I am sure of two things. One: Jenna-Louise Coleman’s Clara Oswin Osgood will most likely be my favorite companion for a long, long time. Two: I need to watch more of the classic Who before November 23 hits.
Cast and Crew Information
Matt Smith as the Doctor (11)
Jenna-Lousie Coleman as Clara
Michael Dixon as Dave
Nicola Sian as Ellie
Aidan Cook as the Mummy
Feth Greenwood as Dor’een
Emilia Jones as Merry
Written by Neil Cross
Directed by Farren Blackburn
This is available from Amazon.com, iTunes US and iTunes Canada in digital format now. It can be preordered on DVD along with the rest of season seven, part two from Amazon.com and Amazon.ca for its May 28 release.
The Doctor investigates Clara’s past before taking her on a grand day out to see the Rings of Akhaten. Once there, they discover trouble couched in an ancient ceremony.
“There’s one thing you need to know about traveling with me. Well, one thing aside from the blue box and the two hearts. We don’t walk away.”
How many people who haven’t seen Hartnell episodes were jolted out of the episode when he mentioned a granddaughter?
This seems original to me, but having only seen half of the first ten stories, it’s entirely possible that this is a sequel to a story I’m just not aware of, particularly given the granddaughter comment. Of course, since he only mentioned seeing it with his granddaughter and not her school teachers, it’s quite possible that this takes place prior to “An Unearthly Child” and is merely being used to set up the origin story that has been promised later this year. I give it 5 out of 6.
The effects were decently done. There are some issues with lining up the cracks in the glass with the physical objects causing them, which threw me out of the episode for a moment. Also, if you are going to point the cameras at the aliens who are singing, make their mouths move. If you can’t afford mouths that move, point the cameras somewhere else. I give it 4 out of 6.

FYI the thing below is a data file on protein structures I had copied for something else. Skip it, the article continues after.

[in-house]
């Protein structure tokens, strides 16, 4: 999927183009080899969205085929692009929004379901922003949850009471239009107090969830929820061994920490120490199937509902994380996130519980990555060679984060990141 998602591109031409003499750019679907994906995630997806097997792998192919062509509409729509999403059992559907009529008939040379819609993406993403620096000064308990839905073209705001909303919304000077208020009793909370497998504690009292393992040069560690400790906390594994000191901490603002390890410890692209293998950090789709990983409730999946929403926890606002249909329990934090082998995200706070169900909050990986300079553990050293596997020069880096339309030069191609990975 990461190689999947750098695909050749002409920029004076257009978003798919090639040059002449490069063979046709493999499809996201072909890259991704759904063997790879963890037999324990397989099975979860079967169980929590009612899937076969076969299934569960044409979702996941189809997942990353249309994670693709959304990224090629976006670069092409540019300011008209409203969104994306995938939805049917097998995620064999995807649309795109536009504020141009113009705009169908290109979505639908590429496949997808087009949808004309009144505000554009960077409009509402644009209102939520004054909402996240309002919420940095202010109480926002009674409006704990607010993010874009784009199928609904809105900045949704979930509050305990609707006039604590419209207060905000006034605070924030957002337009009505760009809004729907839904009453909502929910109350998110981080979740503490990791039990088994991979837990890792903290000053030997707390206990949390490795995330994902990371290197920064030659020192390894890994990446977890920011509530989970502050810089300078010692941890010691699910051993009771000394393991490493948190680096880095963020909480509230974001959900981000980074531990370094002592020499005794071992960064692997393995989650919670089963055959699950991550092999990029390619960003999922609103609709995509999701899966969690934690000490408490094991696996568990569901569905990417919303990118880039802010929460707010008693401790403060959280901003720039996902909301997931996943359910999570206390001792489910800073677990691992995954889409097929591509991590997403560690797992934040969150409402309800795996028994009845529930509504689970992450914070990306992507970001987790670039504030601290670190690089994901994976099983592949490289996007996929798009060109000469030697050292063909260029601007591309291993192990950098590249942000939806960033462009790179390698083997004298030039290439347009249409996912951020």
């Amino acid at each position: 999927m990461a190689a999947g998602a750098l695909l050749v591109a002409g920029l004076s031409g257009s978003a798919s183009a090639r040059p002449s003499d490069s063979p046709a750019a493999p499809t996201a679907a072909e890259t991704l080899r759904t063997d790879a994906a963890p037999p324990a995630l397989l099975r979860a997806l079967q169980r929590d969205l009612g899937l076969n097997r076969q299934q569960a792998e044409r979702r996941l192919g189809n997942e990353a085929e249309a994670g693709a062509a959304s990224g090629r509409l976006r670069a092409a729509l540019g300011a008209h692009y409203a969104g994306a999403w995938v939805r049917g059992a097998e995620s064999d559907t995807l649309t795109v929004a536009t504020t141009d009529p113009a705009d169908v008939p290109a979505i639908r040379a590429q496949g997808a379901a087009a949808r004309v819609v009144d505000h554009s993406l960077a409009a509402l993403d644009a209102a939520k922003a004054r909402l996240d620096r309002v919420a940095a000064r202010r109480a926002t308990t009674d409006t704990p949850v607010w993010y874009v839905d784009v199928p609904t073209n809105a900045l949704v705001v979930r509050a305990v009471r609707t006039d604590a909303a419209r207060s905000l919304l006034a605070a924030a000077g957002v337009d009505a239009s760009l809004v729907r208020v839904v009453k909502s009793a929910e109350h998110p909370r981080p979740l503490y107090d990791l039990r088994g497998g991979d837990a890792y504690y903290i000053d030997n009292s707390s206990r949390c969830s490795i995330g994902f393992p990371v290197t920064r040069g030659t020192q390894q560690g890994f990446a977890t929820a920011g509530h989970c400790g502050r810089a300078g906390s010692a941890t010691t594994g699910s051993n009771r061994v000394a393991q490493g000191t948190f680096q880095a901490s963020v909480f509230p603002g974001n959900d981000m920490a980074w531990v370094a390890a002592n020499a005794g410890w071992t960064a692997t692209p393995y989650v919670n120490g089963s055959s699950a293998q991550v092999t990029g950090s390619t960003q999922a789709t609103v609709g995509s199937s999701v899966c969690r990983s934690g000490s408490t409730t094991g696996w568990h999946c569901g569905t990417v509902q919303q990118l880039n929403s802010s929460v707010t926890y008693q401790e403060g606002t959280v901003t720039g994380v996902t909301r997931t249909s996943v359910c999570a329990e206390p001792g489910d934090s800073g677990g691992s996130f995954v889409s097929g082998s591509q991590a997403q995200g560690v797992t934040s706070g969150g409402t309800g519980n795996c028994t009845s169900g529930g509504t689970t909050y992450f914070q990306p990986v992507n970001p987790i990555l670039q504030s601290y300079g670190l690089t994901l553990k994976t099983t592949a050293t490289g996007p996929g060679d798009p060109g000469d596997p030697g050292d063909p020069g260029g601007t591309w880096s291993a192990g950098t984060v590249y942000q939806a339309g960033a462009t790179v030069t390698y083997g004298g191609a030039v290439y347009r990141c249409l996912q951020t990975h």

The story does a nice job of setting up the dynamic between the Doctor and Clara, and (unless I miss my guess) adding to Clara’s mystique while setting up the character arcs colliding during the fall of the eleventh that was promised at the end of series six. I’m not sure how necessary the mummy was, though, but given how elaborate the makeup was and how little relative use they got from it, I’m betting we’ll see that species again. I give it 5 out of 6.
The acting from the leads is brilliant. Smith has a very clear picture of who his Doctor is, and Jenna-Louise Coleman is immediately likeable and brings an independence and challenge to their dynamic that is wonderful to see. Dixon and Sian are also impressive in their roles. I give it 5 out of 6.
The production is nicely done. The BBC is clearly increasing the funding for the series, and Moffat is clearly stretching every dollar to its absolute limit. I do have minor quibbles, particularly in regards to the original placement of the camera when the Doctor started crossing his hearts, making it difficult to see that both hands were, indeed, crossing himself. Similarly, the shots of the “singing” aliens were disorienting, and we saw too much of the crowded area to really believe the Doctor’s disappearance early on. Each is in a minor complaint, but I had six or seven such moments in about 40 minutes time, which is enough to be a problem. I give it 4 out of 6.
The emotional response was excellent. From the high point speech to single passenger moped, this worked very well. The comfortable banter between the Doctor and Clara, such as when she asked if he was going to fight, helps endear the pair to the viewers. Part of me also wonders if last episode’s “big bad” is going to be seen traveling in time to posess interstellar matter just as it posessed snow for the Christmas special. I give it 6 out of 6.
Overall, we’ve got a decent second chapter to this part of the series, propelled in large part by a very strong companion. I give it 5 out of 6.
In total, The Rings of Akhaten receives 34 out of 42.